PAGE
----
The Politics of City Revenue

The Politics of City Revenue

The Politics of City Revenue

The Politics of City Revenue

Excerpt

The field of taxation has been a subject of importance to political economists throughout the ages. More recently in the history of social science, this area has been the particular domain of economists and students of public finance, who have tended to concentrate their efforts on the fine tuning of a national economy. Their assumption has been that economic growth can take care of most of our problems. Moreover, public finance theory has also focused on the unitary state. Of course these students recognize the existence of a fiscal federalism; but the important issues, such as stabilization and income redistribution quite correctly are of national concern. Since much of the action is at the federal level, there is no economic theory of local finance to speak of.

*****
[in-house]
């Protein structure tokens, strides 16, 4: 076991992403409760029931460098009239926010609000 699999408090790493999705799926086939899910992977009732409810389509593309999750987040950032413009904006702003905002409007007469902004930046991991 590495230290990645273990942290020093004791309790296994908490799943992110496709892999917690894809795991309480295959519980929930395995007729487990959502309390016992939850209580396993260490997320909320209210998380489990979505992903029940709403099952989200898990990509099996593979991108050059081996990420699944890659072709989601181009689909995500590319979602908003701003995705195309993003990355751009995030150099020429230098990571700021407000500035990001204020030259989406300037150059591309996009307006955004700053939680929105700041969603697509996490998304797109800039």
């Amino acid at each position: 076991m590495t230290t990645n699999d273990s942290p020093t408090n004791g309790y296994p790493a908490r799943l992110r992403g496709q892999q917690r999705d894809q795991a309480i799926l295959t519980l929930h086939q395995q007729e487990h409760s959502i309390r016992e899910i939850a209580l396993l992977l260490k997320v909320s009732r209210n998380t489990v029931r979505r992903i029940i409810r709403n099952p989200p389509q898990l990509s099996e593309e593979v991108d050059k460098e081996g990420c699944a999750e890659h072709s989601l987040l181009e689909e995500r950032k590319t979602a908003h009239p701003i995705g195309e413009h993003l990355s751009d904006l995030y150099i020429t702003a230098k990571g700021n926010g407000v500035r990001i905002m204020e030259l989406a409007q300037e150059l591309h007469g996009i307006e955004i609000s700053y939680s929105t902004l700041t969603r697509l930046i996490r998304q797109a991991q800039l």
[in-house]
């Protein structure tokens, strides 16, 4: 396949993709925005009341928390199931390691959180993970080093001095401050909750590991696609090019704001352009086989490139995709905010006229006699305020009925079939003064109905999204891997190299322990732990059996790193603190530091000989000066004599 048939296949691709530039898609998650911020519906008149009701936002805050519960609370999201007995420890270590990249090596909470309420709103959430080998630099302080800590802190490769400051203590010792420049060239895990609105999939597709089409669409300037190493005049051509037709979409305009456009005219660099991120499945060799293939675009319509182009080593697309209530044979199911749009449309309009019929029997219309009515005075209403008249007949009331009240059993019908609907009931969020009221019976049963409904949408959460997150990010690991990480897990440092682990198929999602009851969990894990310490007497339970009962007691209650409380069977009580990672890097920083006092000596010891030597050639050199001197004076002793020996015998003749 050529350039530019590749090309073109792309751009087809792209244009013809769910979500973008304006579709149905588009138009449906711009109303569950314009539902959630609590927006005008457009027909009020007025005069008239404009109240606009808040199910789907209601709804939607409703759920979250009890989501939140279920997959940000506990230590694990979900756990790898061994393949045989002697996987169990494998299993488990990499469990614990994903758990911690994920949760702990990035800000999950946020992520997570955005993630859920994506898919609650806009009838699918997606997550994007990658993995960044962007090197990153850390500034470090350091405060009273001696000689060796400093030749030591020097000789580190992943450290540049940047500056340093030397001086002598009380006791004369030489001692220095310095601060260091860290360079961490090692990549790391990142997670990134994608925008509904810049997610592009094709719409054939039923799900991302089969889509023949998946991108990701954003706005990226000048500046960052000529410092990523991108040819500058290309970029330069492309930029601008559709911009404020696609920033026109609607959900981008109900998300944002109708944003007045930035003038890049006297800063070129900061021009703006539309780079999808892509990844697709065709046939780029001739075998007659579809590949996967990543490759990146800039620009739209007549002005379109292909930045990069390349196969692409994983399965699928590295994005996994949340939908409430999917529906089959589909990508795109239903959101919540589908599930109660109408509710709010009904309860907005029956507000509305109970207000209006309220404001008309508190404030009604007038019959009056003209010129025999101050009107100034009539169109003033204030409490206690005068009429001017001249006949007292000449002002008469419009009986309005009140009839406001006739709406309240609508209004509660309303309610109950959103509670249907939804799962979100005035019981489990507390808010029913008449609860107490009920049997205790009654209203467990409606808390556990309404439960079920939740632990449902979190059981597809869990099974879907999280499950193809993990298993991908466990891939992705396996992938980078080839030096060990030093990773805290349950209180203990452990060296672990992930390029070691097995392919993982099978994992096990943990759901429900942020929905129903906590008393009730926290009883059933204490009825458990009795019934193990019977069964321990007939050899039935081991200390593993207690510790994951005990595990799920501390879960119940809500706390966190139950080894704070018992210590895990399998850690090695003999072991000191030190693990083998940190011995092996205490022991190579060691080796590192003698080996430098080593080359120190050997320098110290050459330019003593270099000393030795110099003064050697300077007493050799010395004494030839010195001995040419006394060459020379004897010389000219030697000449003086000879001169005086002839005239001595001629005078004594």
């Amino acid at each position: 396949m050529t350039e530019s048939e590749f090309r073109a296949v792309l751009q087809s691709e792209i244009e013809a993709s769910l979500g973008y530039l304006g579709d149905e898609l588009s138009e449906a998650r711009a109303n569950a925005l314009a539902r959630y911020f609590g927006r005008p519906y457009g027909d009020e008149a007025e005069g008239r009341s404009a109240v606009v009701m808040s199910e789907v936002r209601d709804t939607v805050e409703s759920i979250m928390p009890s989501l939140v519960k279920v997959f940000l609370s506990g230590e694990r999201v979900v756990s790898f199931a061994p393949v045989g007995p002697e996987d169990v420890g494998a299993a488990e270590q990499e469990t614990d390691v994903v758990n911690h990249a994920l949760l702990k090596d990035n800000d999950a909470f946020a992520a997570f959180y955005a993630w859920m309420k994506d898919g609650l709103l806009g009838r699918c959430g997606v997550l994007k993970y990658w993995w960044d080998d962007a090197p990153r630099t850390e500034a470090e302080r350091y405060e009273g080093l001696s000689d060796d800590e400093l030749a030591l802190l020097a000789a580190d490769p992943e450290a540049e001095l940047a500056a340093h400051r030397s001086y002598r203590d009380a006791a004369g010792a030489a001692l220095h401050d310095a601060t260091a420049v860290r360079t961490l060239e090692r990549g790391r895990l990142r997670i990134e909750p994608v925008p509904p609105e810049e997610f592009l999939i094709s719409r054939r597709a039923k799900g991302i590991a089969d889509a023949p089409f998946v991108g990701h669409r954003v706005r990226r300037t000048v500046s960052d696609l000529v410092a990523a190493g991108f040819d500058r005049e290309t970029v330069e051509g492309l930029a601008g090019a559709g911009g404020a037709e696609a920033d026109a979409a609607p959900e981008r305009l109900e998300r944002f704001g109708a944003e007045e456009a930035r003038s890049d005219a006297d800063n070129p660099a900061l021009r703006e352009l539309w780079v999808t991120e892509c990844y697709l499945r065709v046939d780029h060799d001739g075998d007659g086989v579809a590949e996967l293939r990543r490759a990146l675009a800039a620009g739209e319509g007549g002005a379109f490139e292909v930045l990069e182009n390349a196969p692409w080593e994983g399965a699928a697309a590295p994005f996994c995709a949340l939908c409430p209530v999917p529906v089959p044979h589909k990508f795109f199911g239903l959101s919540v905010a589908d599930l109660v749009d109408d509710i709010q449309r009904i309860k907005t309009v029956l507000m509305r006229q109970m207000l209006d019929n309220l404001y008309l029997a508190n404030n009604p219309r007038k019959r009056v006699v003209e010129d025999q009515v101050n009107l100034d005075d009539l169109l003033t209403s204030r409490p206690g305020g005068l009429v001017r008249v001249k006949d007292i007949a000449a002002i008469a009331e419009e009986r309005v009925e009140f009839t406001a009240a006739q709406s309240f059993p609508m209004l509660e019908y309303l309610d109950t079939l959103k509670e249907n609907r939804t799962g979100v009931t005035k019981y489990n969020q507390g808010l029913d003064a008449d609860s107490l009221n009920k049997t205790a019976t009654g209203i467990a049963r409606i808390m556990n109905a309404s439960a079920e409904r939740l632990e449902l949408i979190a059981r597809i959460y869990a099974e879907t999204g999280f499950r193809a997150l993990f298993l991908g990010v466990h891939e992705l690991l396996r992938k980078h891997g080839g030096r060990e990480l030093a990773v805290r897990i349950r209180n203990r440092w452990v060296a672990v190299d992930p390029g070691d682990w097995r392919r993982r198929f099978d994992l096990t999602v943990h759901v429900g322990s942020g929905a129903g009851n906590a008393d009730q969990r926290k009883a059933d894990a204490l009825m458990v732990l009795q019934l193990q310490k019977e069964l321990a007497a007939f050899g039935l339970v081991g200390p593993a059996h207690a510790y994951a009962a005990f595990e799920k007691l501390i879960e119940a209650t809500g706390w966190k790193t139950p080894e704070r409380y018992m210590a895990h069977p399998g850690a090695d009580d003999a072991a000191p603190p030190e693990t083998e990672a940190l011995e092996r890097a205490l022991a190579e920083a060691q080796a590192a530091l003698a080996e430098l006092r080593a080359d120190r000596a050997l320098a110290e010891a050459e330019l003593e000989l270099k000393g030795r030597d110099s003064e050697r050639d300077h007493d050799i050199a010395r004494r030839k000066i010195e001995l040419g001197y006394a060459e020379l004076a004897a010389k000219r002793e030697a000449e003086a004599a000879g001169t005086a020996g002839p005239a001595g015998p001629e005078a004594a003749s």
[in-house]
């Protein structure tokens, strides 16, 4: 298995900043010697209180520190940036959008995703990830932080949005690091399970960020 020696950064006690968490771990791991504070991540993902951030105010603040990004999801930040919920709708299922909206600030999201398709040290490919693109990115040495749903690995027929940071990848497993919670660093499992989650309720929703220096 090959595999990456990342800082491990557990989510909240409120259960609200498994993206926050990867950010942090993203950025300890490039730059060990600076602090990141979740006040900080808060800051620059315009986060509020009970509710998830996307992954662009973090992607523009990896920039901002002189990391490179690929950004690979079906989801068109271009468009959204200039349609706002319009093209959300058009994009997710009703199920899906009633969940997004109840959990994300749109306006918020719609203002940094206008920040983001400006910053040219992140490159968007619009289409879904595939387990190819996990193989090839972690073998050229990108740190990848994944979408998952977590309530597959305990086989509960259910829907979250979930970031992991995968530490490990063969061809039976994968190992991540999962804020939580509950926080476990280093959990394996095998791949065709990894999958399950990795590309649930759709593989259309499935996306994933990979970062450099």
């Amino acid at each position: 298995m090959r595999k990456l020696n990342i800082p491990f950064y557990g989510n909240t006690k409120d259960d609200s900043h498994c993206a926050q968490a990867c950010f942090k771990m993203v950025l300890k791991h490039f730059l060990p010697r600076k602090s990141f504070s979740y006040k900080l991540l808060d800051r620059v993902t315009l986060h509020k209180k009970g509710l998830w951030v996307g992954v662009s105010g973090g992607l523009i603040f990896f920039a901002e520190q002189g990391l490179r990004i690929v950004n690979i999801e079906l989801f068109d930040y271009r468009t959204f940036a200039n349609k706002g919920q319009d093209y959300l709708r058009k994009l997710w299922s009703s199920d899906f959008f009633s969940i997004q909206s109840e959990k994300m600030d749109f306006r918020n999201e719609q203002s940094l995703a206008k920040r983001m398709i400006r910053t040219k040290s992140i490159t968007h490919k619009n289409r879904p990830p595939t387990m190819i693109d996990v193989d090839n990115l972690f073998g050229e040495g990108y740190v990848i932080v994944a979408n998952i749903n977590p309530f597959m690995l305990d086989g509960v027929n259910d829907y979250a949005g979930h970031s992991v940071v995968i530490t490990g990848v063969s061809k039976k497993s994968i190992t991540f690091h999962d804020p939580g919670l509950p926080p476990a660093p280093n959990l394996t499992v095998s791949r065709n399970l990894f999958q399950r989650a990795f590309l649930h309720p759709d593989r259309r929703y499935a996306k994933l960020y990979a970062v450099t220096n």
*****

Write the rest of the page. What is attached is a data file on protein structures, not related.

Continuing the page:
As social scientists we want hard evidence to be able to draw inferences. This drive for statistical significance often directs us to aggregative approaches which in turn may mask solutions to local finance problems. Suppose a city needs money and an expert has been called in to help: What good is it for the expert to know that measures of wealth, such as assessed valuation, are related to levels of taxation? How can he use this information to acquire money for the city? Descriptive and explanatory aggregative analyses fall short of providing relevant information for fiscal first aid. For revenue gathering purposes, even less aggregative approaches which examine the economic effects and attributes of different taxes have limited utility. Tax shifting, demand effects . . .

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